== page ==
Jesse Looking for Eagles

Our first trip out to the water was at high tide.  We weren't expecting to find much. It was quite rainy; though nobody seemed to mind too much.  Frankly, I think we were all thrilled just to be at the water enjoying the fresh air and sounds of the sea.  We thoroughly enjoyed getting familiar with our new beach, Useless Bay.  All sorts of adventures, discoveries and scientific findings unfolded as we explored every nook and cranny of that beach.  Jason took some beautiful photos...

Useless Bay (Our Bay)
 We found an old... thing to explore.  It provided a great photo op and a perfect adventure for the kids.

Kaela In The Thingy

Jason found some grass growing on drift wood.  Naturally, he turned it into ART.  Here are a few more shots.

Kaela's independent spirit and desire to find out what's around the next bend was intoxicating to watch and a bit contagious.  What's better than exploring with a child? Every line the tide makes, each rock and even the sand itself is mysterious. Kaela got a bee in her bonnet and couldn't be settled until she found the route to the sand bar in the distance.  She finally found it! It was quite a hike.  Along the way I discovered that my rubber boots weren't water tight.  No matter!  Who cares about wet feet when there is an adventure to be had?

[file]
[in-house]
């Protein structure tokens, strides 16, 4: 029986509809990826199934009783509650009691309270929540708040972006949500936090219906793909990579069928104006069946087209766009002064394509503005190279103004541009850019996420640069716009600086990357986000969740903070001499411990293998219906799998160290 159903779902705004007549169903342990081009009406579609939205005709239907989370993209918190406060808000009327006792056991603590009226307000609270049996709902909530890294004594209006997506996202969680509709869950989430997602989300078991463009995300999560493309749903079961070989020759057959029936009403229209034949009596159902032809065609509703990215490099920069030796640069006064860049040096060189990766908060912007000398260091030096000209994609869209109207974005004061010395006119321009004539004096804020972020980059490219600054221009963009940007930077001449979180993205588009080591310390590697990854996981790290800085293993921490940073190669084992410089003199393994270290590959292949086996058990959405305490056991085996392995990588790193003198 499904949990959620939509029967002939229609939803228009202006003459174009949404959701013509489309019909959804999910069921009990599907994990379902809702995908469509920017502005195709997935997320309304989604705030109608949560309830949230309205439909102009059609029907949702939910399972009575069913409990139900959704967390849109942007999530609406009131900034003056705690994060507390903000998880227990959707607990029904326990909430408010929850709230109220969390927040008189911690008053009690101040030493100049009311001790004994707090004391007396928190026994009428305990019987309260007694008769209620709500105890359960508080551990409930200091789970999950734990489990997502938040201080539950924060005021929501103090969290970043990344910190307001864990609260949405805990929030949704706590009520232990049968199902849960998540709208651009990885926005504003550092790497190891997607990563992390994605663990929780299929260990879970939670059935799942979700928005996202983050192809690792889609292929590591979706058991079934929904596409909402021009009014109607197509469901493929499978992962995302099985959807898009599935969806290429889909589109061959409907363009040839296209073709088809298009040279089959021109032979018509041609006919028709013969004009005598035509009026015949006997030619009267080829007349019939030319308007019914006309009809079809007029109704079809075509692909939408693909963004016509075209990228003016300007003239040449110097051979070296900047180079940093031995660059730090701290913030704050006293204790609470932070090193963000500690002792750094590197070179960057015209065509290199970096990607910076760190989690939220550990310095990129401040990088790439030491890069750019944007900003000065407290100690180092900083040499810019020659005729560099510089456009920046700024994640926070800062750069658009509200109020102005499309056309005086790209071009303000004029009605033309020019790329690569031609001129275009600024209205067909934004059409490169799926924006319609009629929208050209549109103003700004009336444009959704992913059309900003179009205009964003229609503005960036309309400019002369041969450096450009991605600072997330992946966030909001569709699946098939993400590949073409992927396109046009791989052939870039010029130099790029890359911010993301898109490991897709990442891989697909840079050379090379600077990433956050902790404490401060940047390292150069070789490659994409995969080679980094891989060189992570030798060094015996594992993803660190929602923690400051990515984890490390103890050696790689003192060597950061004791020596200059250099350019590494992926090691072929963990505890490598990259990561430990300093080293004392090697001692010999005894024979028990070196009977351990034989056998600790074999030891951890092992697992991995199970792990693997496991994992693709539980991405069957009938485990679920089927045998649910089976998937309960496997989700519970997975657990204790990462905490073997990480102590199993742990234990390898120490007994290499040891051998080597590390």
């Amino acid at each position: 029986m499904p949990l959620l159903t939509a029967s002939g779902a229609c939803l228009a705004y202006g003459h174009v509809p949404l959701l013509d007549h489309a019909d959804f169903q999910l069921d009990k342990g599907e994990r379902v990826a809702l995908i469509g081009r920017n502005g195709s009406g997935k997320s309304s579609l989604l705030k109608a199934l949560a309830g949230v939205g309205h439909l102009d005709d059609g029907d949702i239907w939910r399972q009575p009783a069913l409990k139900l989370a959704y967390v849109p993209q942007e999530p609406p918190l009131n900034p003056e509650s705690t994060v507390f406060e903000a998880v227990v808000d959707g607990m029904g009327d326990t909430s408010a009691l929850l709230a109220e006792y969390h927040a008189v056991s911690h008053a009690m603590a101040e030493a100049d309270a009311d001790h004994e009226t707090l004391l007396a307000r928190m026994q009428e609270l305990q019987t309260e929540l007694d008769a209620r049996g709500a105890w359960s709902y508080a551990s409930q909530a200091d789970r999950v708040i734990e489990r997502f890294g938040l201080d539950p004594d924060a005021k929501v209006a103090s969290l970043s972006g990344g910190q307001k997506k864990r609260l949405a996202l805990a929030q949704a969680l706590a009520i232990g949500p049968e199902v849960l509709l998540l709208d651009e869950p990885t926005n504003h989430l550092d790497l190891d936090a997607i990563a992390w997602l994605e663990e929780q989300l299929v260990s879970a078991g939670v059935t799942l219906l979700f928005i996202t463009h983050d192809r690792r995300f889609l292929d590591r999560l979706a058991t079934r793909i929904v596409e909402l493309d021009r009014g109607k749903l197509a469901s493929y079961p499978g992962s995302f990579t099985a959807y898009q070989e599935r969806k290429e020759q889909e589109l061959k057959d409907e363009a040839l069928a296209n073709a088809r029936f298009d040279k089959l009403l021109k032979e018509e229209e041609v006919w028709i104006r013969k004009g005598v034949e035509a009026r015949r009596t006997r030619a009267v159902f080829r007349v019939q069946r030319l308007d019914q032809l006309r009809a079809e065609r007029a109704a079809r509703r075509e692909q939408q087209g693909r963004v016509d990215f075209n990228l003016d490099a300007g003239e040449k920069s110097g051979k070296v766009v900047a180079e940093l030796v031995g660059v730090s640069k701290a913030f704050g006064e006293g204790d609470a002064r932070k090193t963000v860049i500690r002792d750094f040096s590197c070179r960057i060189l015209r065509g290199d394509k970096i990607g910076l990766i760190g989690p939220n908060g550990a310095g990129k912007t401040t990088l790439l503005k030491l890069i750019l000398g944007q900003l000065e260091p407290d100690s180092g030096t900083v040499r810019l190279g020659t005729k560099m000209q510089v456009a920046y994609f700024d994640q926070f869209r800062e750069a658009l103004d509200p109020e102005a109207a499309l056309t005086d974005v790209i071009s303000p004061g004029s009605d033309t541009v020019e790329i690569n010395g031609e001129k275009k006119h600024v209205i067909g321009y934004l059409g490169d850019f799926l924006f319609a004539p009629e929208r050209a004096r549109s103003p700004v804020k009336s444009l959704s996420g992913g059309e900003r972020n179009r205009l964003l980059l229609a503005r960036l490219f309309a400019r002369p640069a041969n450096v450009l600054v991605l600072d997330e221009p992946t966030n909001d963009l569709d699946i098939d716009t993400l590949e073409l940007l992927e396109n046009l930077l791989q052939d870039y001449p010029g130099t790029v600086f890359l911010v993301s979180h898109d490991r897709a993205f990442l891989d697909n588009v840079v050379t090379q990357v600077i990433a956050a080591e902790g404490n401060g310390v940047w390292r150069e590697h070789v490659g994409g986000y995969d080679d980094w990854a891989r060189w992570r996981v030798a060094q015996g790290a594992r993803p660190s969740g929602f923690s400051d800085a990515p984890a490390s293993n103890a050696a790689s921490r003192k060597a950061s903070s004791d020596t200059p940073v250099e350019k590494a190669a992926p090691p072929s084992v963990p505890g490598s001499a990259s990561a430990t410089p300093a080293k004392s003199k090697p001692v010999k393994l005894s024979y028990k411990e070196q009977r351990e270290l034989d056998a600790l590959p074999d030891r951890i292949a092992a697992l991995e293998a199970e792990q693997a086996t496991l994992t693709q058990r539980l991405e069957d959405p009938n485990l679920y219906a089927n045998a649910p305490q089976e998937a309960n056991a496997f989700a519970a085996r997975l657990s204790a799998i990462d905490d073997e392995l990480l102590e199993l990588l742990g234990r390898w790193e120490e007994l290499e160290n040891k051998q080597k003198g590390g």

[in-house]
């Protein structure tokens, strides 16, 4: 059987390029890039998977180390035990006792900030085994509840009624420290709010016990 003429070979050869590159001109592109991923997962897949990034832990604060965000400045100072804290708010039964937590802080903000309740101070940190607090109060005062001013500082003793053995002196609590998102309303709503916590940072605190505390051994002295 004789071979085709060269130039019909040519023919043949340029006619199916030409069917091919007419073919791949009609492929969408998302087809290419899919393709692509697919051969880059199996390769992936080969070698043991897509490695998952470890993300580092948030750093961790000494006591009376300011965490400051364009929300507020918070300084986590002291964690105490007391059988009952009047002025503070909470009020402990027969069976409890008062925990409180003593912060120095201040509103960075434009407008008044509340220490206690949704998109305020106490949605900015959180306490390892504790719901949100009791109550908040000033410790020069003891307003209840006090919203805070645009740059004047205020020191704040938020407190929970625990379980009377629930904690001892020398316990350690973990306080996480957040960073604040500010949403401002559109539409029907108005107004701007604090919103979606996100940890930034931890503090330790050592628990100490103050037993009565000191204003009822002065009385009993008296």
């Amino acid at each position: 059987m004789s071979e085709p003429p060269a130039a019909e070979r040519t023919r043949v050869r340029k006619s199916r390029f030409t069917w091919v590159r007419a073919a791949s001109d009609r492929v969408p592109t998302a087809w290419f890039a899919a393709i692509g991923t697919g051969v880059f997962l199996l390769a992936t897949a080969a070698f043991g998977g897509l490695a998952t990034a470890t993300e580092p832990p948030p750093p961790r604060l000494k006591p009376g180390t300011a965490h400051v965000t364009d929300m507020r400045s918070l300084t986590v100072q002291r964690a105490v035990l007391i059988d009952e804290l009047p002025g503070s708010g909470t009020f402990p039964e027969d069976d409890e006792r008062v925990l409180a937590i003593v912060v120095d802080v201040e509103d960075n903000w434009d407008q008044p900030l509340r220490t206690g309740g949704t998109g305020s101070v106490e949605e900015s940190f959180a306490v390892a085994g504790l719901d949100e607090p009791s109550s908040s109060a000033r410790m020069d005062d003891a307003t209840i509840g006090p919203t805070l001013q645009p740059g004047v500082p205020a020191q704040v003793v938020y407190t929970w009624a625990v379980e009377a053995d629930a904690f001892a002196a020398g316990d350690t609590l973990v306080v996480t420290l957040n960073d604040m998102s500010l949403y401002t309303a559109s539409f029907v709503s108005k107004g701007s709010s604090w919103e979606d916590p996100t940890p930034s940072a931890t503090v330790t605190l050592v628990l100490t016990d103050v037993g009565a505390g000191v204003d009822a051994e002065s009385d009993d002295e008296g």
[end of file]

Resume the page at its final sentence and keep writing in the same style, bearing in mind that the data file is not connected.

There She Goes   

Jesse and I weren't far behind.  But that plank Kaela glided across was slippery!  We were not without calamity.  After multiple slips and a few tears Jesse and I made it across the plank and over the tide pool; he on the plank and I in water with leaky boots.  On the way back, he looked up and me and asked, "Am I a big boy, Mom? Because I can do this?" Yeah, Bug.  You're a Big Boy!

Well Done, Son
Jesse found a tiny crab claw.  After a brief examination and a significant amount of "ooo-ing and awww-ing" we put it in his pocket.  What else would we have done with it?

  A couple of parting shots from our morning visit to the beach:

Our Favorite Morning Time Find